Ossus Library Index Fantasy Index

HARRY POTTER AND THE PRISONER OF AZKABAN

A novel by J.K. Rowling (1999, Bloomsbury)
Harry Potter, book 3

When the man who betrayed Harry's parents escapes prison, everybody is on edge trying to protect him, and security is a great distraction to his tough third-year studies.

 

 

Read September 25th to October 5th, 2014 in paperback  
    As the book went on, it grew more and more interesting, until it was very difficult to put down in the last several chapters. Even though I have seen the movie, the descriptions of the last scenes were really well-done, and it was as if I was getting to know the story for the first time -again.

Spoiler review:

I didn't remember much of this movie going into the book. But every page I turned brought memories back. I think just about everything in this book was actually represented in the movie, which is quite impressive.

Harry's third year at Hogwarts starts in fear, of course, as the person who was found guilty of killing his parents escapes from prison. The element of fear was quite real while outside Hogwarts, but within, it was less so, and the story was kept very interesting by learning more about magic, and the classes that Harry, Ron and Hermione were taking. As Harry points out several times, Professor Lupin is the best defense against the dark arts teacher they've had so far, but alas, he is forced to leave because of his secret -that he is a werewolf. He was also great friends with Sirius Black and Harry's father, until Valdemort came for them.

Harry's classes culminate with him learning how to cast a spell that will keep the dementors at bay, since the guardians of Azkaban are so drawn to him, even when he is playing Quiddach. He also learns a prophecy, that Valdemort's spy will return to him. And so as he learns Hermione's secret (she was time travelling in order to take so many classes), he also time travels, in order to save himself by casting the spell across the lake, and rescue Black from the castle prison chamber upon Hagrid's poor Hippogrif, which was also sentenced to death before he and Hermione rescued it. But Peter Pettigrew, who was masquerading as Ron's rat for twelve years, and is the real person to have betrayed Harry's parents, escapes, and eventually returns to Valdemort.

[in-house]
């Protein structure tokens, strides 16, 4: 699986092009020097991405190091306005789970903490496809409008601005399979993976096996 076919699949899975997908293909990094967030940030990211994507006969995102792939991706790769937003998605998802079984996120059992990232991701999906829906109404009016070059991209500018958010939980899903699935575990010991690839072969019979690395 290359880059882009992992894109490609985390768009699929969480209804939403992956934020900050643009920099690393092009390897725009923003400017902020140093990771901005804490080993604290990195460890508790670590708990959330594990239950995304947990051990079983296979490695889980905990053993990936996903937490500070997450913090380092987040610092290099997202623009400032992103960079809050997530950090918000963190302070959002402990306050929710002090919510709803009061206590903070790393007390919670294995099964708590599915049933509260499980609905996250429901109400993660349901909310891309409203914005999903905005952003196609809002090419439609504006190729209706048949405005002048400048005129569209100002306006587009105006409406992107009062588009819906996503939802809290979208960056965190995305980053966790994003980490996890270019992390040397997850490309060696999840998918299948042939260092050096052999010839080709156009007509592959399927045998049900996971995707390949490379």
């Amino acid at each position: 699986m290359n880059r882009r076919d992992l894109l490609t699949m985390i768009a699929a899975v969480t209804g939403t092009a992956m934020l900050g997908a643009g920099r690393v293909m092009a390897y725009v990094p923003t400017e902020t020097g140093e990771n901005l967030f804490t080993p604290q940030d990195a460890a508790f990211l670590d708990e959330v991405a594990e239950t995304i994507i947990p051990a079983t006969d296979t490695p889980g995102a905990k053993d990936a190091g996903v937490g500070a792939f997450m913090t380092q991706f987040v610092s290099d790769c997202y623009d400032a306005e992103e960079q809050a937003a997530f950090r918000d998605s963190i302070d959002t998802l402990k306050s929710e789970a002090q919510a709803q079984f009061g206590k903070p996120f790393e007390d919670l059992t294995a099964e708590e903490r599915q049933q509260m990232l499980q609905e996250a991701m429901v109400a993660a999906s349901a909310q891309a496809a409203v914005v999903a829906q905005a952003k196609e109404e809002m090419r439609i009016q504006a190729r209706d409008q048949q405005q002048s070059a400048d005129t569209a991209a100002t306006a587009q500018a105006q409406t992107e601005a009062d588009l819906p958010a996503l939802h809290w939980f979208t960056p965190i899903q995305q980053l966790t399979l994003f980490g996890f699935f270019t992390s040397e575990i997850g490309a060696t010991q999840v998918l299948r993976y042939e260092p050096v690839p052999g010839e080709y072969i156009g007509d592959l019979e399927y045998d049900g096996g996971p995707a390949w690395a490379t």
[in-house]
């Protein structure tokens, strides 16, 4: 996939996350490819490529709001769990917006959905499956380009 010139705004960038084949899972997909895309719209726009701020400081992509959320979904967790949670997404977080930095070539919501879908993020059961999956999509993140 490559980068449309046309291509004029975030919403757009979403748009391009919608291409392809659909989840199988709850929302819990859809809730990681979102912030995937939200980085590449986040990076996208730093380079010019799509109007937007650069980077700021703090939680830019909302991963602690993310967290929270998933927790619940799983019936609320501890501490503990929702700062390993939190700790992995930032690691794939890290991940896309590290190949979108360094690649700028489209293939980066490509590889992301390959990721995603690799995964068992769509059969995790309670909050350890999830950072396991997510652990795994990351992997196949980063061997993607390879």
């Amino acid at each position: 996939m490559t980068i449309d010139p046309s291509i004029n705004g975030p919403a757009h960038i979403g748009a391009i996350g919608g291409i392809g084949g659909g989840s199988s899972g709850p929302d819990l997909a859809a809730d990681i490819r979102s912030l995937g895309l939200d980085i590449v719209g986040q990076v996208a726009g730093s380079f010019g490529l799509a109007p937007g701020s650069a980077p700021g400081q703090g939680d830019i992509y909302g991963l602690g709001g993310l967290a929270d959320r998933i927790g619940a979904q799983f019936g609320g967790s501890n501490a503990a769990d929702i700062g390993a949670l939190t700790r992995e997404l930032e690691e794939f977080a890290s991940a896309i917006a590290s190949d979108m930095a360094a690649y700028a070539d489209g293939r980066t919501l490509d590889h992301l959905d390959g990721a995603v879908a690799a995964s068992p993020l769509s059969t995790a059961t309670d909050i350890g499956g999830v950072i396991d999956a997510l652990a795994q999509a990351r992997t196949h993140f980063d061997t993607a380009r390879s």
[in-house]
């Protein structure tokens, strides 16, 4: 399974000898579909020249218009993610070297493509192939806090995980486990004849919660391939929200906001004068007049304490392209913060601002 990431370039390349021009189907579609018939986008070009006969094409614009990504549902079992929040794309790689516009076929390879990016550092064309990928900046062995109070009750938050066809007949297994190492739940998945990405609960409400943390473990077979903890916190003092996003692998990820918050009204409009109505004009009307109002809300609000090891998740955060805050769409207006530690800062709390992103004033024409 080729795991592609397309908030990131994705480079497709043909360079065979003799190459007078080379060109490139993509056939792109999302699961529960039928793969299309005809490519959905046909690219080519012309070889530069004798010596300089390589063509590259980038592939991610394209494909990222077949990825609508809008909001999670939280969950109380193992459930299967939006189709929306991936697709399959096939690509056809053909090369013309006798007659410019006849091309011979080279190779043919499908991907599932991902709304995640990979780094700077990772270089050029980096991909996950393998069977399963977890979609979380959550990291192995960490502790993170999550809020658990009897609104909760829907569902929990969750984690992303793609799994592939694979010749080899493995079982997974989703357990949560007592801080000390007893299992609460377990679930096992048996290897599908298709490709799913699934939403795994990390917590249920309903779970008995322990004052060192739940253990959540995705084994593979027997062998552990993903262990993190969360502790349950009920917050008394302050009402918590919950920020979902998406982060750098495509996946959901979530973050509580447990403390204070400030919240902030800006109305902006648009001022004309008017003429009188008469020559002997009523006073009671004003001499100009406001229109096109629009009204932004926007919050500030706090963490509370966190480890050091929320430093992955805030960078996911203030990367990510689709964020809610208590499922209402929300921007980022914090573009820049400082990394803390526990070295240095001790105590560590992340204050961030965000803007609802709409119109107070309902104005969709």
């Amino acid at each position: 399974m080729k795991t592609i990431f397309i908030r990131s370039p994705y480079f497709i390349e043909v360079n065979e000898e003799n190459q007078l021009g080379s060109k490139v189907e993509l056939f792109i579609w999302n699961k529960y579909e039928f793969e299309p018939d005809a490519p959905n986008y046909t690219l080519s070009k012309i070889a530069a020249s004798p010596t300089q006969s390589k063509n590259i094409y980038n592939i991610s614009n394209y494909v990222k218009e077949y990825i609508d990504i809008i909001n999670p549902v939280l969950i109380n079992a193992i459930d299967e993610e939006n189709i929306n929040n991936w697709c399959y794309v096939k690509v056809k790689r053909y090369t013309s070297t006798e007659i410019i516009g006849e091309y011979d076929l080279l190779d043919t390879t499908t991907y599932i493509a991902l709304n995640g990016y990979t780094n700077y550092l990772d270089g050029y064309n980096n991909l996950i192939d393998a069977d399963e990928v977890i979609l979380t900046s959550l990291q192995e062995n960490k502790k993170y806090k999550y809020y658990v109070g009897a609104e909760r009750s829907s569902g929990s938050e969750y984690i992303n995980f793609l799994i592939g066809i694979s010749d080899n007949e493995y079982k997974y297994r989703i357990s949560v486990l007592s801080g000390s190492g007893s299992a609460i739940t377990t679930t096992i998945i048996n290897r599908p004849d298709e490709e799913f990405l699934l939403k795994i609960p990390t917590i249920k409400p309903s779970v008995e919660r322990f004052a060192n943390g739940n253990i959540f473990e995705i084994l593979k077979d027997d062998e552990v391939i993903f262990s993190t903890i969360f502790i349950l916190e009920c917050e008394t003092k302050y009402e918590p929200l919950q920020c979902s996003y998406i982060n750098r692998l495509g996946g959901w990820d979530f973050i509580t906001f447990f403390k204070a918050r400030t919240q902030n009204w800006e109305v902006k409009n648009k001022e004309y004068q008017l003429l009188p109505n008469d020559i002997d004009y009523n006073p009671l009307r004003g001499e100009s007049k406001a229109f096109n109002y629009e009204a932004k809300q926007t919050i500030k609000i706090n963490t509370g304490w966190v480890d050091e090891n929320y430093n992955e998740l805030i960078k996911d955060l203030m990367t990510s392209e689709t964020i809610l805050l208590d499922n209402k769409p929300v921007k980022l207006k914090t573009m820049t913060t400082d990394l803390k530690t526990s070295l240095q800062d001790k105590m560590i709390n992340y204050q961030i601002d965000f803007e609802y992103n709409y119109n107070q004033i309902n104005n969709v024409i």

I only have two real complaints about the plot in this book. One was Lupin not mentioning Harry and Hermione's double-location when he sees them on the map, as obviously the time-travel loop was there when he first saw them, otherwise Harry would never have survived his encounter with the Dementors -it could have easily been a tease by the author, a throwaway line. The other part is the treatment of Snape, which is really poor, I think. After the things that are done to him here, especially having the three kids disarm him and petrify him, and then having Dumbledore dismiss it with no punishment, I'm sure he would quit. He often yells at Hermione (in capital letters) and really goes into hysterics. It seems uncharacteristic.

Regardless, this book was impressive; it started off slow, but built steadily to a point where I couldn't put it down at the end.

 
   

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